An FMLA Tutorial

Make sure you understand the Family Medical Leave Act.

The Family Medical Leave Act (FMLA) is a federal law that provides job-protected, unpaid leave under certain circumstances.

Who is eligible for FMLA? Government and private sector employees qualify for FMLA if their employer has at least 50 employees and they have worked for 12 months and 1,250 hours. Ten-month certificated educators in the public school system are eligible for FMLA after their first year of employment (assuming that earned leave was not exhausted).

When may I take FMLA? Assuming eligibility, an employee may qualify for up to 12 weeks of unpaid leave in any 12-month period for the following reasons:

• The birth of a child;

• The adoption or placement of a child;

• Serious health condition; or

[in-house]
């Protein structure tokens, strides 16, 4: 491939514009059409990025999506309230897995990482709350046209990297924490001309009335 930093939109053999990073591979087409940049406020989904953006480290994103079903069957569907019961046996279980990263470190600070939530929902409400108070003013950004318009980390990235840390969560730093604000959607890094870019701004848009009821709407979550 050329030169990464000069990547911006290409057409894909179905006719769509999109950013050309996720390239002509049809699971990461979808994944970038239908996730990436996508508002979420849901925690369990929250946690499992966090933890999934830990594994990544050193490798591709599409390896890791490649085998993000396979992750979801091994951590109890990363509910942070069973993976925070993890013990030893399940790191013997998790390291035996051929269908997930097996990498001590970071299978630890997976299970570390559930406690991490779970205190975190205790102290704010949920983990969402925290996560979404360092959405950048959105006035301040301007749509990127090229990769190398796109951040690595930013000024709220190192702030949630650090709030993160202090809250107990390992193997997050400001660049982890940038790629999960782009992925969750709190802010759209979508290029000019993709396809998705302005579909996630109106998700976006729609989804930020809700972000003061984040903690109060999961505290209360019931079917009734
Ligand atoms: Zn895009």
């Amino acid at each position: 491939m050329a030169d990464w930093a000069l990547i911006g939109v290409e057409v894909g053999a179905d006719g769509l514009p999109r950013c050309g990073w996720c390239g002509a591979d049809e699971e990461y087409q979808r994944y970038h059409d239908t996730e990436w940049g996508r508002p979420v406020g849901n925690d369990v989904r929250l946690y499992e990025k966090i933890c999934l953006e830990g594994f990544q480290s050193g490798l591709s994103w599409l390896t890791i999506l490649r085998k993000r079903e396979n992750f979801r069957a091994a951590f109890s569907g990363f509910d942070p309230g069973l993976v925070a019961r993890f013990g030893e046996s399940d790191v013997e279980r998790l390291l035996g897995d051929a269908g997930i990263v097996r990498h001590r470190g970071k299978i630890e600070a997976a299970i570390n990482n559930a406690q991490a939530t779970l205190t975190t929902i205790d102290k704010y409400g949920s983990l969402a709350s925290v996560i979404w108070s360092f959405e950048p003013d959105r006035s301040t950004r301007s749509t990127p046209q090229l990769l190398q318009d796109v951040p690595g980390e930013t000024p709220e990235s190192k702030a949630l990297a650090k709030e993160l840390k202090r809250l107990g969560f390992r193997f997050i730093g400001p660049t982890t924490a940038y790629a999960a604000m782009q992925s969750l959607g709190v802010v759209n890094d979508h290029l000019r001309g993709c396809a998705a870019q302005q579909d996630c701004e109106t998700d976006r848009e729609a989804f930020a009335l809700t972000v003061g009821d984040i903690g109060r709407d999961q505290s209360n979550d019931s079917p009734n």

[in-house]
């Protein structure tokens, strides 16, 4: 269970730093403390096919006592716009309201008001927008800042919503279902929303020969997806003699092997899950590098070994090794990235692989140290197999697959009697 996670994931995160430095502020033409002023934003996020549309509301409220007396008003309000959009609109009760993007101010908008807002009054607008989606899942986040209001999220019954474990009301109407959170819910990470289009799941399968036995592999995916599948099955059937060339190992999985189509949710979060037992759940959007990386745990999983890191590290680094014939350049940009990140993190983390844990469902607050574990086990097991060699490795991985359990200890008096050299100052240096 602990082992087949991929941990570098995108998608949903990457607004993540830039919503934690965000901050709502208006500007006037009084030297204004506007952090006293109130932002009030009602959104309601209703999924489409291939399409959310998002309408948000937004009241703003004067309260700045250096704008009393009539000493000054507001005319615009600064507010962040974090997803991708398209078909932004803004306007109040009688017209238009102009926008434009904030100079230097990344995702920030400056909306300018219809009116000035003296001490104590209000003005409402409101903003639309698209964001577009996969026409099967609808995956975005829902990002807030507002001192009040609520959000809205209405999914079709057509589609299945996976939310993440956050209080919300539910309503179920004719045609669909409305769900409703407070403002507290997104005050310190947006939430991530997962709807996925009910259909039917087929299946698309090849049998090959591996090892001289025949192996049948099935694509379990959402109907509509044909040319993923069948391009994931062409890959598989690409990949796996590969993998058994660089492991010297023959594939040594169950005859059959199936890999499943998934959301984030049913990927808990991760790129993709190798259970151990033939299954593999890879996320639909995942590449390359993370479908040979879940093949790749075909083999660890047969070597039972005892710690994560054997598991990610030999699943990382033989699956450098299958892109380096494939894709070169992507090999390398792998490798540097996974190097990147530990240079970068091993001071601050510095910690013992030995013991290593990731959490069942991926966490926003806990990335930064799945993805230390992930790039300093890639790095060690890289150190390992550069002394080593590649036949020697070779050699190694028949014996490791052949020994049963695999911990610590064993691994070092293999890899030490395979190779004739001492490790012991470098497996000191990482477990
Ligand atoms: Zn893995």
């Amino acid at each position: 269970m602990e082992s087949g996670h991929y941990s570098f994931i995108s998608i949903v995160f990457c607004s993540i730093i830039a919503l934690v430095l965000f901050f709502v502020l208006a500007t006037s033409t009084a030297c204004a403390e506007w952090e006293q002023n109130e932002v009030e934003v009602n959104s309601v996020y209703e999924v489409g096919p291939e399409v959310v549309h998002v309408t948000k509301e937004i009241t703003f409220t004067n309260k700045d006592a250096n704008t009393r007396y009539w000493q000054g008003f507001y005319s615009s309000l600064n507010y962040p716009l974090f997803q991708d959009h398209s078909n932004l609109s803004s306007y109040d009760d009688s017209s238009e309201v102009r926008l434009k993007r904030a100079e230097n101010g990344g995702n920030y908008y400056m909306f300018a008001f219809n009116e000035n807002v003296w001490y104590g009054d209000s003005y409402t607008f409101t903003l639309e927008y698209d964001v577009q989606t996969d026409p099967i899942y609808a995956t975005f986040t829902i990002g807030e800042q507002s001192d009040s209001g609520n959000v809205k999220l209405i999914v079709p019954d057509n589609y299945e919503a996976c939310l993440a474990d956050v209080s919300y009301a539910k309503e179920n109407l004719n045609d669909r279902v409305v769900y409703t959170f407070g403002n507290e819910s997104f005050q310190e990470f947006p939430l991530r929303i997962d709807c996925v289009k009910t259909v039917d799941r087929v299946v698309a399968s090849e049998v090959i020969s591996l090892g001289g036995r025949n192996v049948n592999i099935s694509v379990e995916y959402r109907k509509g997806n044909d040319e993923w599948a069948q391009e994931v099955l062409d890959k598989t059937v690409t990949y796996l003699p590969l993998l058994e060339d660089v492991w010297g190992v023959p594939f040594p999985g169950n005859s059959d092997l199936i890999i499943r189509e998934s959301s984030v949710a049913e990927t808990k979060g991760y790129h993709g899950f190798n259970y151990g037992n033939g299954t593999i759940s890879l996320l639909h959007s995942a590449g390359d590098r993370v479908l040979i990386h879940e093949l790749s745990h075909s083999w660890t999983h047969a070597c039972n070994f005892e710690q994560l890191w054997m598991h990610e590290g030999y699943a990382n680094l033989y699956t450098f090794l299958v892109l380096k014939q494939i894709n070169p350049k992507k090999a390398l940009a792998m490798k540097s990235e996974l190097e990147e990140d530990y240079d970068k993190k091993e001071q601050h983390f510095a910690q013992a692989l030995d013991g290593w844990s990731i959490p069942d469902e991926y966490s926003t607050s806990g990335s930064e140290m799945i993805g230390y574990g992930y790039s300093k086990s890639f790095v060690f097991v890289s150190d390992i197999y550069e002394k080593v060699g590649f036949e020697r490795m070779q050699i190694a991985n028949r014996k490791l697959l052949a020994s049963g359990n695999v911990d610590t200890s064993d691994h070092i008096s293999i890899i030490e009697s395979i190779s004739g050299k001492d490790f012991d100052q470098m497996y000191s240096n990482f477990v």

• Serious health condition of a close family member (child, spouse, or parent)

Remember: Paid leave must be used concurrently with FMLA. If you don’t return after 12 weeks, you can be terminated unless approved for additional, short-term leave. Communication here is critical — an absence without an appropriate leave status with the employer will result in termination.

What happens to my benefits while on leave? Your group health benefits remain in place during your leave as does your negotiated contribution to your health insurance premium, which you must continue to pay. If you don’t return to work after FMLA leave then you may be liable for the employer’s portion of health insurance premiums paid during your leave.

How do I apply for FMLA? The employer must inform you of your right to FMLA leave if they know you are suffering from a serious personal illness. Otherwise, you must apply for leave and submit appropriate medical documentation 30 days before the requested leave (if possible). Your application doesn’t mean approval — your employer must determine your eligibility and formally approve it. If they require additional medical documentation, it’s up to you to provide it.

Questions? Contact your UniServ director to assist with protecting your employment status during any leave period.